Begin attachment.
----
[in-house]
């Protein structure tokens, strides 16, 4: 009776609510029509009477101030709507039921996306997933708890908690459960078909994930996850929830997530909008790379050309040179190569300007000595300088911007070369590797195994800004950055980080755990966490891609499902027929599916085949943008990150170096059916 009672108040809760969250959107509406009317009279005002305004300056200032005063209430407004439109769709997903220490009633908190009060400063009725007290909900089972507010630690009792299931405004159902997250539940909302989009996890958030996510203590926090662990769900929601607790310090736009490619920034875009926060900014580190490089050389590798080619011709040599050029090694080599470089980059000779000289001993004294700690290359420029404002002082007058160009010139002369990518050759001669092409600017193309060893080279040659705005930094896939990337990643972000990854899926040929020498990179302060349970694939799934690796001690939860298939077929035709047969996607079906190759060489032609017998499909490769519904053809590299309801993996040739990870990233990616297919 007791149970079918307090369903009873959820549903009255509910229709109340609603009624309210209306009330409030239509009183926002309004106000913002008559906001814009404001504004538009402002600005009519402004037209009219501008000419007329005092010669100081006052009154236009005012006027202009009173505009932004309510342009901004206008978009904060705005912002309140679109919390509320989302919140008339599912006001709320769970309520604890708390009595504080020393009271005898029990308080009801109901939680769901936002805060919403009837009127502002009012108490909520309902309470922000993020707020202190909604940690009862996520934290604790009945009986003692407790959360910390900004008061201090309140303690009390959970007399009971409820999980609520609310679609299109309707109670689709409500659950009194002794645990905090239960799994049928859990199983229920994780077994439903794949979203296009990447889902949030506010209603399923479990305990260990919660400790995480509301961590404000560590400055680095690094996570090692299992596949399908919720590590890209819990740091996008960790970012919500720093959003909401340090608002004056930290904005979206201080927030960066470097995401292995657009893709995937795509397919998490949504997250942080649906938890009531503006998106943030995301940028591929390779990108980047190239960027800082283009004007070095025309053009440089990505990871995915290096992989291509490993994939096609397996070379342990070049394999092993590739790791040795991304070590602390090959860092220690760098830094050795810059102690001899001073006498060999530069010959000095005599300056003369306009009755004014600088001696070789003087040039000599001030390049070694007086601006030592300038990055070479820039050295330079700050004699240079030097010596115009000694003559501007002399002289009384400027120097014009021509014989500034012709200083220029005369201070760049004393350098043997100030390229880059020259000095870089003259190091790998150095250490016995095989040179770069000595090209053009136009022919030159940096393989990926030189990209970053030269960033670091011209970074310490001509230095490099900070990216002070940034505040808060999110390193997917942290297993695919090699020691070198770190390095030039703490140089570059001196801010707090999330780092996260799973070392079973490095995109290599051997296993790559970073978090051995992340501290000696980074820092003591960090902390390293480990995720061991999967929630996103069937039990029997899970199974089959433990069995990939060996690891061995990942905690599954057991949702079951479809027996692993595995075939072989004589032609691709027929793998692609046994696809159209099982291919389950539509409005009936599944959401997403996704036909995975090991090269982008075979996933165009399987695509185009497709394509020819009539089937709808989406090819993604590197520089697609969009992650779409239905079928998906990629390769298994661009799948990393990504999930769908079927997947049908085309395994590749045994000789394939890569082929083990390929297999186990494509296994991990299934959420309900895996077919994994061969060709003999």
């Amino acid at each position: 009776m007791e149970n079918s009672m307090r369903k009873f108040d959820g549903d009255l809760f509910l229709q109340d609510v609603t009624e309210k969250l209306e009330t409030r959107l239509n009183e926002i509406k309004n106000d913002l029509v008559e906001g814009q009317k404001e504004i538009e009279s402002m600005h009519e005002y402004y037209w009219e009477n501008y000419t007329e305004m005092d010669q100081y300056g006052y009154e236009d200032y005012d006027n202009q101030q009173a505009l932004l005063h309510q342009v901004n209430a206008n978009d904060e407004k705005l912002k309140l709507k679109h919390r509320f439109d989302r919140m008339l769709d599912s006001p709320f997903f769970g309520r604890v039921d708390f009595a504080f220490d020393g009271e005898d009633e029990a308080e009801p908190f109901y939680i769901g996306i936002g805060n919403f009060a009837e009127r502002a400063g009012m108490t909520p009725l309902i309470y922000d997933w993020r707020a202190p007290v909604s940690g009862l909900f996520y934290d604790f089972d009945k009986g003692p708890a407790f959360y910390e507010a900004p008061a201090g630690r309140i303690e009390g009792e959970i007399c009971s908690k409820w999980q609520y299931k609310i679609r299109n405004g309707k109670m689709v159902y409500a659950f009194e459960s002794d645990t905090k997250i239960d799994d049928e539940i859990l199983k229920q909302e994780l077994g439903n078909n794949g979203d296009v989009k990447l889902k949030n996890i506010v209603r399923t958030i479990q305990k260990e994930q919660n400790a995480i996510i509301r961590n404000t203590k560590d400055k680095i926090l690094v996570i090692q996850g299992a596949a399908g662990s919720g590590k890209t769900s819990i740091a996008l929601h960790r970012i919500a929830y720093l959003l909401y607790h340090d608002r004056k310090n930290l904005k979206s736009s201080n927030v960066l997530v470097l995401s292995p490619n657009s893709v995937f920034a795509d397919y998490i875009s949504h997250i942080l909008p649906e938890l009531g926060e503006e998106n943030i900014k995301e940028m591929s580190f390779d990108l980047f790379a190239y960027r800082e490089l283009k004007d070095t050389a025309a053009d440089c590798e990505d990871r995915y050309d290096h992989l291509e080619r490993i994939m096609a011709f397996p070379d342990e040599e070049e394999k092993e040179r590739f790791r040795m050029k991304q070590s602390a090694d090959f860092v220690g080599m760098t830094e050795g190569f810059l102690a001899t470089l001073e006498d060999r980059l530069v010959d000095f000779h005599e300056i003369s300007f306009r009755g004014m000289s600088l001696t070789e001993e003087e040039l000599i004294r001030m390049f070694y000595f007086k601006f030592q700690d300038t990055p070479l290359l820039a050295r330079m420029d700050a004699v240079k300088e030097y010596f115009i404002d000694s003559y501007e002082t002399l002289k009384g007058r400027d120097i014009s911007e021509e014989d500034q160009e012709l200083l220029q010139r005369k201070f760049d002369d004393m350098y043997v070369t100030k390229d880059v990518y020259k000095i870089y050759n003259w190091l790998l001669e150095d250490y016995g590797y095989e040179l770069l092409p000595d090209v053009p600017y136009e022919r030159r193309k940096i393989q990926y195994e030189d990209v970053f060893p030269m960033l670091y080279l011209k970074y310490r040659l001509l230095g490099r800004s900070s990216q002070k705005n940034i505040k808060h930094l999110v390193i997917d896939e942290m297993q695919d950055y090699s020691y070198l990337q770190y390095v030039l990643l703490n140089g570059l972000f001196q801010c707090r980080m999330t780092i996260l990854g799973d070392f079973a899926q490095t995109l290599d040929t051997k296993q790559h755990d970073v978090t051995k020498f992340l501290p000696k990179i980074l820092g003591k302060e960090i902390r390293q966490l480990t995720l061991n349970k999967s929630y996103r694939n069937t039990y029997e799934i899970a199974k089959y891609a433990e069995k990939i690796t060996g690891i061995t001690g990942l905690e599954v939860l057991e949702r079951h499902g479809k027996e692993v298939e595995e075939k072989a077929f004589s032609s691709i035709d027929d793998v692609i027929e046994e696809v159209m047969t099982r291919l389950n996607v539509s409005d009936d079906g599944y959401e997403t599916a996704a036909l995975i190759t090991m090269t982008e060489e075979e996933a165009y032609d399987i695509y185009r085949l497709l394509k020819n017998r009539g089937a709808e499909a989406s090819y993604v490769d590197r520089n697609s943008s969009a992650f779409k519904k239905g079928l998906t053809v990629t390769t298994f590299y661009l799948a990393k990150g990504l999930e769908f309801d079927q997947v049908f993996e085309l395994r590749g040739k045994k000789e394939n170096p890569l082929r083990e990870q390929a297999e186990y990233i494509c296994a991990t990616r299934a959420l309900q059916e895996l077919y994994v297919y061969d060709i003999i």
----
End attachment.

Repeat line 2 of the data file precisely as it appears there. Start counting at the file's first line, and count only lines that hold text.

């Protein structure tokens, strides 16, 4: 009776609510029509009477101030709507039921996306997933708890908690459960078909994930996850929830997530909008790379050309040179190569300007000595300088911007070369590797195994800004950055980080755990966490891609499902027929599916085949943008990150170096059916 009672108040809760969250959107509406009317009279005002305004300056200032005063209430407004439109769709997903220490009633908190009060400063009725007290909900089972507010630690009792299931405004159902997250539940909302989009996890958030996510203590926090662990769900929601607790310090736009490619920034875009926060900014580190490089050389590798080619011709040599050029090694080599470089980059000779000289001993004294700690290359420029404002002082007058160009010139002369990518050759001669092409600017193309060893080279040659705005930094896939990337990643972000990854899926040929020498990179302060349970694939799934690796001690939860298939077929035709047969996607079906190759060489032609017998499909490769519904053809590299309801993996040739990870990233990616297919 007791149970079918307090369903009873959820549903009255509910229709109340609603009624309210209306009330409030239509009183926002309004106000913002008559906001814009404001504004538009402002600005009519402004037209009219501008000419007329005092010669100081006052009154236009005012006027202009009173505009932004309510342009901004206008978009904060705005912002309140679109919390509320989302919140008339599912006001709320769970309520604890708390009595504080020393009271005898029990308080009801109901939680769901936002805060919403009837009127502002009012108490909520309902309470922000993020707020202190909604940690009862996520934290604790009945009986003692407790959360910390900004008061201090309140303690009390959970007399009971409820999980609520609310679609299109309707109670689709409500659950009194002794645990905090239960799994049928859990199983229920994780077994439903794949979203296009990447889902949030506010209603399923479990305990260990919660400790995480509301961590404000560590400055680095690094996570090692299992596949399908919720590590890209819990740091996008960790970012919500720093959003909401340090608002004056930290904005979206201080927030960066470097995401292995657009893709995937795509397919998490949504997250942080649906938890009531503006998106943030995301940028591929390779990108980047190239960027800082283009004007070095025309053009440089990505990871995915290096992989291509490993994939096609397996070379342990070049394999092993590739790791040795991304070590602390090959860092220690760098830094050795810059102690001899001073006498060999530069010959000095005599300056003369306009009755004014600088001696070789003087040039000599001030390049070694007086601006030592300038990055070479820039050295330079700050004699240079030097010596115009000694003559501007002399002289009384400027120097014009021509014989500034012709200083220029005369201070760049004393350098043997100030390229880059020259000095870089003259190091790998150095250490016995095989040179770069000595090209053009136009022919030159940096393989990926030189990209970053030269960033670091011209970074310490001509230095490099900070990216002070940034505040808060999110390193997917942290297993695919090699020691070198770190390095030039703490140089570059001196801010707090999330780092996260799973070392079973490095995109290599051997296993790559970073978090051995992340501290000696980074820092003591960090902390390293480990995720061991999967929630996103069937039990029997899970199974089959433990069995990939060996690891061995990942905690599954057991949702079951479809027996692993595995075939072989004589032609691709027929793998692609046994696809159209099982291919389950539509409005009936599944959401997403996704036909995975090991090269982008075979996933165009399987695509185009497709394509020819009539089937709808989406090819993604590197520089697609969009992650779409239905079928998906990629390769298994661009799948990393990504999930769908079927997947049908085309395994590749045994000789394939890569082929083990390929297999186990494509296994991990299934959420309900895996077919994994061969060709003999």